I'm taking real analysis and I still find this concept hard to understand:

If S is any bounded nonempty set of real numbers, $\sup(S)$ and $\inf(S)$ exist.

However, consider a bounded decreasing sequence $\{a_n\}$. Take $a_n= \frac 1 n$). Consider $\{b_n\}$ given by $b_n= \sup \{a_k: k \ge n \}$. We could prove $b_n$ was monotonic and bounded, thus converges. We wrote $\limsup a_n =\lim b_n$. In our case, $\lim b_n = \lim \frac 1 n = 0$.

However, $b_n$ is the superior of $\{a_n\}$, as the least upper bound of $a_n$, thus $b_n$ must be bigger or equal to $a_n$, which contradicts the result. 

I searched online for limit superior but couldn't understand the notation well.

Could you help me to explain:

  1. What is the real definition of limit superior in $\mathbb{R}$?
  2. What went wrong, and the correct answer to the question?
  • $\begingroup$ $\lim\!\sup$ is not the same as $\sup$. $\endgroup$ Feb 15 '17 at 1:27
  • $\begingroup$ In your Definition, you have $a_n = b_n$ as $a_k$ is decreasing. $\endgroup$
    – user251257
    Feb 15 '17 at 1:29

The real definition of $\limsup$ is the one you wrote down: $$ \limsup_{n\to\infty} a_n = \lim_{n\to\infty} b_n $$ where $b_n=\sup(\{a_k|k\ge n\})$

Why does $b_n$ being the least upper bound of the tail cause a contradiction? It's certainly true that $b_n\ge a_n$ but I don't see how that's a problem.

It's totally possible and commonplace for the limit (and limsup) of a sequence to be greater than any element of the sequence. For instance $\lim_n (1-1/n)= \limsup_n(1-1/n)=1,$ and we have $1>a_n$ for all $n$.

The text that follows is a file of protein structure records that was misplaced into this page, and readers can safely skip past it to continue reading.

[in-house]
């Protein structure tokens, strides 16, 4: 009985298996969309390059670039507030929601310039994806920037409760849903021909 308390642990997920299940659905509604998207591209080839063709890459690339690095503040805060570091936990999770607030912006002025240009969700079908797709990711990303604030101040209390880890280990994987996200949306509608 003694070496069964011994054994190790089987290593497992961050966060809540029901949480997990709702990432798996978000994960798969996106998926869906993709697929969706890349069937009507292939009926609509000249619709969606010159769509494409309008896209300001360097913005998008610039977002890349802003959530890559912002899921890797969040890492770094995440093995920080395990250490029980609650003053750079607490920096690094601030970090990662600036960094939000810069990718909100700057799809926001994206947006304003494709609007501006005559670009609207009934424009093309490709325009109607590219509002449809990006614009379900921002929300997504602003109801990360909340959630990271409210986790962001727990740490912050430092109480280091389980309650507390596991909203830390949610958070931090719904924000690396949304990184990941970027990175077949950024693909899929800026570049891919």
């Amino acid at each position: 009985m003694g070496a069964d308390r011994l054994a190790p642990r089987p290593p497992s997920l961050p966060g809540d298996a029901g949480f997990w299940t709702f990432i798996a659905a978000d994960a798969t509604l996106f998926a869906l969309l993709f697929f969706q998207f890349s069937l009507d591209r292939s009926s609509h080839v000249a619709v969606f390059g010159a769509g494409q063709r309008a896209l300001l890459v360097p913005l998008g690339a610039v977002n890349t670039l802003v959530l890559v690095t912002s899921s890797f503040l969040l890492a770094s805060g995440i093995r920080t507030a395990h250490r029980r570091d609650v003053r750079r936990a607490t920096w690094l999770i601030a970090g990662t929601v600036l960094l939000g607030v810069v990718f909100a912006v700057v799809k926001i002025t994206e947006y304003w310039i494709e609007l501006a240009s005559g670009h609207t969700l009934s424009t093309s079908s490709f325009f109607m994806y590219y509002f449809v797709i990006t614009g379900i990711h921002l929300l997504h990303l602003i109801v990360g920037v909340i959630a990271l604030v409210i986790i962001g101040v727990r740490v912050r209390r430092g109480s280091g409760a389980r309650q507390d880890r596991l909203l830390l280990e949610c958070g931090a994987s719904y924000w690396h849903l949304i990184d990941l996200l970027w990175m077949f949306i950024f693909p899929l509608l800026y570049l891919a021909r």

Also, addressing the title of your question, I think you may be confused. The limsup of a sequence always exists (in $[-\infty,\infty]$). No need for boundedness or monotonicity. Where monotonicity comes in is in the proof of this. $b_n,$ as defined above, is a monotonically decreasing sequence in $[-\infty,\infty]$, and thus, by a theorem, always has a limit in $[-\infty,\infty].$ If the sequence $a_n$ is bounded (i.e. there is a $B\in \mathbb R$ such that $|a_n|<B$ for all $n$), then $b_n$ is a monotonically decreasing bounded sequence in $\mathbb R$ and thus by another version of the same theorem, the limit exists in $\mathbb R.$

So the only way your title makes sense to me is if you're trying to prove that the limsup exists in $\mathbb R$ (as opposed to $[-\infty,\infty]$) and in that case you only need boundedness of $a_n,$ not monotonicity.


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